I just finished reading Fooled by Randomness by Nassim Nicholas Taleb. I read his later book, The Black Swan, and because I enjoyed both his irreverent style and his logical arguments, thought I might also like this book. I did.
In brief, his point is that humans are ruled by their emotions even when they know better, and, in fact, if we did not have our emotions to help guide us, we would find it difficult to make even the most basic decisions. However, we often spend a lot of time fitting random noise in the world, such as the stock market going up or down just a few points, to some seemingly logical story, such as "The market was down today on worries about the job market." We're hard-wired to try to fit facts into causal stories, and then store these stories in our memory rather than the random facts. And when we do this, we can find ourselves in a lot of trouble.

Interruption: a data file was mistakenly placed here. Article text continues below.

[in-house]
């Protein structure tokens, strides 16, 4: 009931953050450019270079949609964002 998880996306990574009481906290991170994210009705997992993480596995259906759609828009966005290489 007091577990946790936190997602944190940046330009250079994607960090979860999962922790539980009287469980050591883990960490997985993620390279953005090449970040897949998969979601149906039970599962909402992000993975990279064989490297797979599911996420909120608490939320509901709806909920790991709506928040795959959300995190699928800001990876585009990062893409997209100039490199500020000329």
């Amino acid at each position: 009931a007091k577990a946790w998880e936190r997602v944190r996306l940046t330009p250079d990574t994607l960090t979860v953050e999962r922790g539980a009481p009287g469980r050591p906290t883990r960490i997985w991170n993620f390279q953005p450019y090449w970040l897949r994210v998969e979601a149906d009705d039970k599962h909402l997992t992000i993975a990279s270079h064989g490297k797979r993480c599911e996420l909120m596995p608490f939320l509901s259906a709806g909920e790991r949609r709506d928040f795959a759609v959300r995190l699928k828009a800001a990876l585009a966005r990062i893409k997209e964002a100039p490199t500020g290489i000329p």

Taleb's book in many ways is a collection of short, highly readable, highly engaging essays, and he spares no effort in skewering what he considers pseudosciences trying to apply the wrong tools and wrong approaches to problems. (He treats economists in particular without mercy.)
Taleb's writing style is very conversational, and even if you don't agree with all of his conclusions, his essays are very engaging and approachable.